I set out to write the origin story of a supernatural legend, and went on to write about something very real but no less amazing: the courage and strength of women in wartime.
When I first heard the legend, ‘if the ravens leave the Tower of London, Britain will fall,’ I wanted to know where it came from. It turns out no one knows. Although the legend has been credited to everyone from Charles II to the Victorians, the first record of it isn’t until the 1950s.
So I wanted to write the origin story of this unexplained legend.
The Tower is a place of many superstitions, but this one – ‘Britain will fall’ – seemed to have its roots in war. The Blitz was Britain’s darkest hour, so I imagined this was the best time for a legend like this to take hold. It is easy to envision the people living in the Tower clinging to this belief, especially as the Blitz intensified and the ravens died, one by one, from starvation or bombing.
In These Dark Wings, the legend originates as a protective charm, as a sick old man, the first Ravenmaster, tells his terrified niece not to fear the Blitz: all she has to do is look after the ravens. They will keep Britain safe. So my character, Anna Cooper, a 12 year-old orphaned by the Blitz and sent to live at the Tower, ensures the survival of the legend.
In Book 2, What the Raven Brings, the war rages on and Anna (now 15) yearns to escape the Tower and join the war effort. She bluffs her way into the glamorous – and hazardous – world of the Women’s Auxiliary Airforce.
The ‘Attagirls,’ as they were called, piloted all kinds of aircraft, collecting Lancaster bombers from factories and delivering them to aerodromes, bringing Spitfires to airfields to be tested and armed, and taxiing pilots to Fighter Command in transport planes.
On top of the rigorous training involved, Anna has an additional problem. Fighting to earn her wings and prove herself, obstacles emerge from an unexpected source: men of the RAF who believe women have no place in the skies.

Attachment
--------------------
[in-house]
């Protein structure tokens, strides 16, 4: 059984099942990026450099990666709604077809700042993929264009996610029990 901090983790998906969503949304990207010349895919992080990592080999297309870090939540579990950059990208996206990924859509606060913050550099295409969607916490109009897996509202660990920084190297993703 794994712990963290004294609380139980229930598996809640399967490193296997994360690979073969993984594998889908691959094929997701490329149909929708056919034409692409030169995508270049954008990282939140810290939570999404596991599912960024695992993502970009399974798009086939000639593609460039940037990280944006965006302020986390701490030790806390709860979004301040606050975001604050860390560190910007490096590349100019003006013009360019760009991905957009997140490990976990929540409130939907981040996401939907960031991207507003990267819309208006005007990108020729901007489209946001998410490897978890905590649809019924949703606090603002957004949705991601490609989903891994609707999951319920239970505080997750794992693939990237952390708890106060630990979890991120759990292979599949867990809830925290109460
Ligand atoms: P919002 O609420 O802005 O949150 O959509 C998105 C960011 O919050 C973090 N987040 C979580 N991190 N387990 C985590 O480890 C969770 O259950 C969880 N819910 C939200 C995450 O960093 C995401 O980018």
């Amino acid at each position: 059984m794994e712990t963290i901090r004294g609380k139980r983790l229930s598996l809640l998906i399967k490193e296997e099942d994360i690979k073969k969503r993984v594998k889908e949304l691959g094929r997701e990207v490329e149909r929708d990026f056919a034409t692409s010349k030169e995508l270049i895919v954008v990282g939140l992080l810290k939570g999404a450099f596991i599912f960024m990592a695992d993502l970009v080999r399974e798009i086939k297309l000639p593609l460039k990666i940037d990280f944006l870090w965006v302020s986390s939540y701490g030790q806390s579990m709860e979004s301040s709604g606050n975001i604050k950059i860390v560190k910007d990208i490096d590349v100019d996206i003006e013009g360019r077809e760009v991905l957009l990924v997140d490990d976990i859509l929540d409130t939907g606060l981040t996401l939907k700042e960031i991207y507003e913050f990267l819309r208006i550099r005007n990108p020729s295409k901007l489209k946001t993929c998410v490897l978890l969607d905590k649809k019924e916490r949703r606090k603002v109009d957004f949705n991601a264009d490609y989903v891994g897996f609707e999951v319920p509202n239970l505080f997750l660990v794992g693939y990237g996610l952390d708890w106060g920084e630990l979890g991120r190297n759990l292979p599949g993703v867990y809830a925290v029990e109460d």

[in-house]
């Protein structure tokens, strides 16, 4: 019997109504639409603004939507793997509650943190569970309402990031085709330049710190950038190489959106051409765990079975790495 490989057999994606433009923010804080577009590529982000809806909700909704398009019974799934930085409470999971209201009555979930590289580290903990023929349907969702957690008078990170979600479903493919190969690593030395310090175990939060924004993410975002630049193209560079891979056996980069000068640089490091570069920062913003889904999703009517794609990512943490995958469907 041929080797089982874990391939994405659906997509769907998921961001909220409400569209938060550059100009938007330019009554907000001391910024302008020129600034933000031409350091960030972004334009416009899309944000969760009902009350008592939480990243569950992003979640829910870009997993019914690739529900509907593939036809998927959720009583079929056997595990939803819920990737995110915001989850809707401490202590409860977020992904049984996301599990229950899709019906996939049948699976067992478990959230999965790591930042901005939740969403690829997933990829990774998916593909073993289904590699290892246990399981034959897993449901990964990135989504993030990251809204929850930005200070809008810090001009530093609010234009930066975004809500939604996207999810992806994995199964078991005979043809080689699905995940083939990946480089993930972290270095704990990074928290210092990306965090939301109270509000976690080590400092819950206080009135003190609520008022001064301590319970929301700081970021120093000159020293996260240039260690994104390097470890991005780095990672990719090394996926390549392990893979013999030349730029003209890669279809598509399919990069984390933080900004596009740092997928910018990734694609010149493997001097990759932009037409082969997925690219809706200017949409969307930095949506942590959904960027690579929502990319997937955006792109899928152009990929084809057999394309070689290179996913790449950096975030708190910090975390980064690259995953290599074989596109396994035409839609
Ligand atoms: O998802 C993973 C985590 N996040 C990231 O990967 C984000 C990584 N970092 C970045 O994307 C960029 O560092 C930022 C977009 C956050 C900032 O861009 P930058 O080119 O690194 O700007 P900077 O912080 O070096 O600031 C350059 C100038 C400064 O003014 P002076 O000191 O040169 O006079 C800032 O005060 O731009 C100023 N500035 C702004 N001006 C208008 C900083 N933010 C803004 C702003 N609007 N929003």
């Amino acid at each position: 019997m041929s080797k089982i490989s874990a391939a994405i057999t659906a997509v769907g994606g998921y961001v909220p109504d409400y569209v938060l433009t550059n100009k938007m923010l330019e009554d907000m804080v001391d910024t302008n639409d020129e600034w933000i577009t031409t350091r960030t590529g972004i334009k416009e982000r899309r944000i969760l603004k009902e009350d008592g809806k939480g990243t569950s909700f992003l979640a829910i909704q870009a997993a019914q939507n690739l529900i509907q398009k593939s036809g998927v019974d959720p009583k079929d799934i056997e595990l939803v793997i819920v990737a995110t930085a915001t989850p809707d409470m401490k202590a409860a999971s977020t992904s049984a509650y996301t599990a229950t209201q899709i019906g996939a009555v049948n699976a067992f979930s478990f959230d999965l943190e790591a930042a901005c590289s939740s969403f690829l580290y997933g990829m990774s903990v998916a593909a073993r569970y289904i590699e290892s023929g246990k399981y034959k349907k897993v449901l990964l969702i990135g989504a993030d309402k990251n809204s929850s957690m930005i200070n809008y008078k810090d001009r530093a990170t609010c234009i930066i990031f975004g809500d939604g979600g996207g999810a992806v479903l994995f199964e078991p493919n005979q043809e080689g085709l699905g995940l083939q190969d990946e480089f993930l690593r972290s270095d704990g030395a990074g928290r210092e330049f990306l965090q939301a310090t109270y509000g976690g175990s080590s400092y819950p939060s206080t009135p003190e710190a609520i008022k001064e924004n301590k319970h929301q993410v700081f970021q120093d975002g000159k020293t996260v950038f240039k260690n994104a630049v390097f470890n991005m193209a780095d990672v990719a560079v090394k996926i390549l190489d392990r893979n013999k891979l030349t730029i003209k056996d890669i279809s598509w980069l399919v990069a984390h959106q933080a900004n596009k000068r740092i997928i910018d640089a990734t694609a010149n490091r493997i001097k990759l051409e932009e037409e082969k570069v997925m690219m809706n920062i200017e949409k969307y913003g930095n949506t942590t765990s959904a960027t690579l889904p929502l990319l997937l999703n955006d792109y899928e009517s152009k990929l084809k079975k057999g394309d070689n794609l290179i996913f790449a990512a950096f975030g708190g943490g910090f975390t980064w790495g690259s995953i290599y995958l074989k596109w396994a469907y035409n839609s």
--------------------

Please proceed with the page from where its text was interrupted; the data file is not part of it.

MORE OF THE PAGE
Because women were deemed unsuitable to be trained on the instrument panel (life-saving in bad weather), or the radio transmitter (life-saving when needing to check in with an RAF station), and since they were banned from flying planes fitted with weapons (life-saving during a run-in with a Luftwaffe raid), female pilots had the dangerously absurd job of flying the aircraft blind, deaf, and without weapons. And in Anna’s case, direct sabotage seems a chilling possibility.
The legend of the Tower ravens protects Anna in These Dark Wings, but in What the Raven Brings she has to learn to protect herself and those around her.
Anna was originally inspired by my grandmother, who lived in London throughout the war. I grew up listening to her stories about it all – the fear and sadness, but also the excitement and the mischief. For Book 2, I took inspiration from my other grandmother, who was a member of the Royal Canadian Air Force, and one of the toughest people I ever knew. The stories of my grandmothers convinced me to try and pass on their fighting spirits with these novels, which have become a celebration of all kinds of strong women in wartime.